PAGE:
Pages 21 & 22
     After a few weeks with Lieut. (Gink) Doherty he was transferred and I suddenly found myself in command of a Station with more than 100 personnel and much flying equi[pment. In spite of my ignorance of Navy regulations and proceedures the men and I got on famously together and upon my departure that summer on assignment as test pilot at the Navy Aircraft Factory, Philadelphia Navy Yard, they presented me with a very handsome inscribed Waltham watch which I deeply appreciated and value. The family was with me in Washington and moved with me to the only house I could find in downtown section, nothing else being available.
     There at the Factory were all types of planes, motors, guns, ammunition, bombs, instruments, props and gadgets to be tested which kept me busy. But while at Anacostia testing a Lewis gun synchronized to fire through revolutions of the propeller the mechanism went wrong, the "prop" likewise. In a pusher flying boat, the empty ejected shells from a nose gun flew into the "prop" creating quite a situation. Again, while testing a bomb rack slung under the fuselage of a pontoon job with release handle at the pilot's seat, it released itself while taxiing over rough water and the 150 pound Mark IV bomb, set to explode at a determined depth, failed to do so - fortunately. In all I dropped 21 of those bombs in seperate trips on the Potomac near Indian Head Proving Grounds and none functioned properly when dropped in the water. Two did explode when dropped on land rocking my plane at 1500 feet altitude. We were not prepared for World War I.
     While doing much test work at the Navy Aircraft Factory with two motored large flying boats my main problem was testing a freak designated as the N-1, a strange looking affair resting on long stilt-like struts from two pontoons and with an outrigger tail section a pusher type. Up in the nose cockpit was a new Davis one pounder having a discharge of bird-shot to act as recoil damper.
     A pilot had been killed testing the first N-1 built and the second one was not looked upon with much enthusiasm. After making numerous flights with it, during one of which the motor caught fire extinguished by the observer and me, I made recommendation against further development and it was scrapped. Another queer one was dropping a torpedo from a two motored flying boat at low altitude with the idea it could be used against vessels, known as the Fisk torpedo. While dropping one at too low an altitude, alongside the Hog Island Shipyard ways, it ricocheted striking out the tail section of the plane and nearly causing an accident.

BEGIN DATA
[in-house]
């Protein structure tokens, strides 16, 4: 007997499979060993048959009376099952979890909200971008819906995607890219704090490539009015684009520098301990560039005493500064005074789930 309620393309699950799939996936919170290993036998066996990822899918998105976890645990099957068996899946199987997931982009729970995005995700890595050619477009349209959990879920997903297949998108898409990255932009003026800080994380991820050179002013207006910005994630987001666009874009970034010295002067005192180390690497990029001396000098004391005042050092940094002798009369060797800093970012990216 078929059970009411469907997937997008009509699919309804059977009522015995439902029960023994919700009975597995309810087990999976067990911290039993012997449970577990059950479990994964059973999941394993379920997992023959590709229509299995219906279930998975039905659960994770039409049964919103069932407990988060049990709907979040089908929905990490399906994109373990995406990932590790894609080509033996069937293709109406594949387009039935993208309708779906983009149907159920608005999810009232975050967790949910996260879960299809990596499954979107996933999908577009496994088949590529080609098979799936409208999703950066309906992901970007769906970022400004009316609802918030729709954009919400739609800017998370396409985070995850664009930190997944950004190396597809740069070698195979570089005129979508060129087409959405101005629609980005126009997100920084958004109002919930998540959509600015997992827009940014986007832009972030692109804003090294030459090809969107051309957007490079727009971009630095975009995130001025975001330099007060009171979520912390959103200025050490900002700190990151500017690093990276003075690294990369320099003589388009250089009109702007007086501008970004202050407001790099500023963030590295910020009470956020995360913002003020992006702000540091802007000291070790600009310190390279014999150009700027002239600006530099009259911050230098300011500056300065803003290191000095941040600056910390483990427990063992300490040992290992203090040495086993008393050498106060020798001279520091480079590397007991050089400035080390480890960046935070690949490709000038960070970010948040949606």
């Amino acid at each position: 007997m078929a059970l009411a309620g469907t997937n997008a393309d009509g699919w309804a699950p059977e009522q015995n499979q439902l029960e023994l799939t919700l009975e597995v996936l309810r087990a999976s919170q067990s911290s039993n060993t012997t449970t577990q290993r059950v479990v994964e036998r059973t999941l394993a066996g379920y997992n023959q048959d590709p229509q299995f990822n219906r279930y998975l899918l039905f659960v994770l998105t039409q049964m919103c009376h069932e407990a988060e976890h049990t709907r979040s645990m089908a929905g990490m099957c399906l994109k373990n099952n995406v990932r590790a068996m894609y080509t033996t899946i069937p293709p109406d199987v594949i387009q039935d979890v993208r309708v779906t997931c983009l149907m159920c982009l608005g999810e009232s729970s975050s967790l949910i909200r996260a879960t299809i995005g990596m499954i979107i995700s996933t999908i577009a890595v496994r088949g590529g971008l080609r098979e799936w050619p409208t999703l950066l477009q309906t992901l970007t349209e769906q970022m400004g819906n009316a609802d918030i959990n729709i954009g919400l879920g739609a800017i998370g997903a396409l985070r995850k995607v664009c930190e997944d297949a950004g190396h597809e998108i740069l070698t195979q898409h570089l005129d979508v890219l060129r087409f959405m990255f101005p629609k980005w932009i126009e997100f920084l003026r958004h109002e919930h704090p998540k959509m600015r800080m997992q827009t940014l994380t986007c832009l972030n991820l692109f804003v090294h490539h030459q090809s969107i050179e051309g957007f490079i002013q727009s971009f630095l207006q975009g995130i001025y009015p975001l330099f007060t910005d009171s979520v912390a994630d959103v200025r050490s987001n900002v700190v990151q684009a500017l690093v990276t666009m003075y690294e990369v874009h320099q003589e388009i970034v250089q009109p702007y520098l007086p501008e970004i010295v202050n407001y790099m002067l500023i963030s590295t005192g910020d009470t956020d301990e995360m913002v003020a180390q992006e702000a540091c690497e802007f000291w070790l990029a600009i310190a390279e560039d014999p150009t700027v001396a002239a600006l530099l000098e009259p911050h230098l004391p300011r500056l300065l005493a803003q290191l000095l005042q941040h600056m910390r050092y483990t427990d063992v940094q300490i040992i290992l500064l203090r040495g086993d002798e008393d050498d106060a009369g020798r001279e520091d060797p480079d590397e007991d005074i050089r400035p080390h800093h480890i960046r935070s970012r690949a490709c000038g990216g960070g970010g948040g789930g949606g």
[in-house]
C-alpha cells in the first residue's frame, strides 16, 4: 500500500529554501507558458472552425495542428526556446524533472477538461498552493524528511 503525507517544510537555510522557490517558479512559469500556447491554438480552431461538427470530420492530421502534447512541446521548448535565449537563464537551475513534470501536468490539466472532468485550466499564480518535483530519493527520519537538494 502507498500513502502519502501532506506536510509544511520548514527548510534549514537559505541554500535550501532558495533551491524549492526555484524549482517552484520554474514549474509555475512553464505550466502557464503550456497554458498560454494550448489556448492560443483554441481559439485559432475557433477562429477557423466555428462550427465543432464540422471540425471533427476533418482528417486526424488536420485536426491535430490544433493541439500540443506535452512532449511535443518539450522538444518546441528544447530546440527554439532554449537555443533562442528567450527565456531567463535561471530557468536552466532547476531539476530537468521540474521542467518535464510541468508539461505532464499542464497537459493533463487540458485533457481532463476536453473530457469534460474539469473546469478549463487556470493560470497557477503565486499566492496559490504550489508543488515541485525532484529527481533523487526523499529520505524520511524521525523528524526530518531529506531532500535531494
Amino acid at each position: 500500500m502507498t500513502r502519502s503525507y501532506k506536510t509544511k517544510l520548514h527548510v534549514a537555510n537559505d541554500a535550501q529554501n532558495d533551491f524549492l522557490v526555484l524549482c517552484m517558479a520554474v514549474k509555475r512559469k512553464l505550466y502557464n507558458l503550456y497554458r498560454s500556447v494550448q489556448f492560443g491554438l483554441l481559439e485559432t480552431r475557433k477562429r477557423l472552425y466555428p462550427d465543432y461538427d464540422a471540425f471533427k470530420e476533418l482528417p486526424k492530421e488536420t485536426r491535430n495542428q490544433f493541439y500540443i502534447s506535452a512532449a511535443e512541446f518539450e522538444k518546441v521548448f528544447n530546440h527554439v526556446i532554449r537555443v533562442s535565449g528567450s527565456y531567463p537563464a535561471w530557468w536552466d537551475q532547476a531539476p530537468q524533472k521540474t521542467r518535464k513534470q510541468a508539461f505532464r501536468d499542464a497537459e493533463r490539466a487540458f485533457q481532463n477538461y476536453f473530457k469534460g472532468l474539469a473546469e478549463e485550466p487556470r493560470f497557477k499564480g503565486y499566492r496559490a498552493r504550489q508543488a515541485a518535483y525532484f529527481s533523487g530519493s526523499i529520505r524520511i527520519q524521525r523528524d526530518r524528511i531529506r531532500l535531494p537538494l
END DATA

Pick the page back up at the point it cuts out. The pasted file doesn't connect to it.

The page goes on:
We had family troubles in Philadelphia: Young Vic was playing with matches in our basement when accidentally igniting excellsior left after unpacking. The fire department arrived en masse before much damage was done, mainly from smoke. He also became sick at a time when scarlet fever was epidemic and doctors insisted he be sent to a quarantine hospital which was done in an ambulance with two scarlet fever cases. The poor kid was found not to have measles, but had to stay at the hospital the required time. We were enraged, but helpless.
     That same winter, following the Armistice, there was a terrible epidemic of Asiatic Flu. Hundreds were dying daily in Philadelphia and unfortunately I caught it. After a long wait Charlotte finally got me to a hospital, coughing blood, and the next morning I was arbitrarily moved to the Navy Yard hospital, but my fever had subsided and the crisis passed. However, had to spend two weeks in the hospital with insufficient dure to nurses shortages and resulted from my being plagued with intestinal troubles since. When the opportunity for release came in the Spring I waived physical examination in my anxiety for release which I have since regretted.
     The Curtiss Company offered me managership of its flight opeerations as we moved to New York City in May, 1919. There I had conferences with officers of the American Express Company in an effort to sell them on plans I'd developed for a passenger and express airline between New York Pittsburg, Detroit, Chicago, St. Louis and Cleveland which they finally turned down as too visionary. I still have the papers and maps.
From the collection of Victor Vernon III

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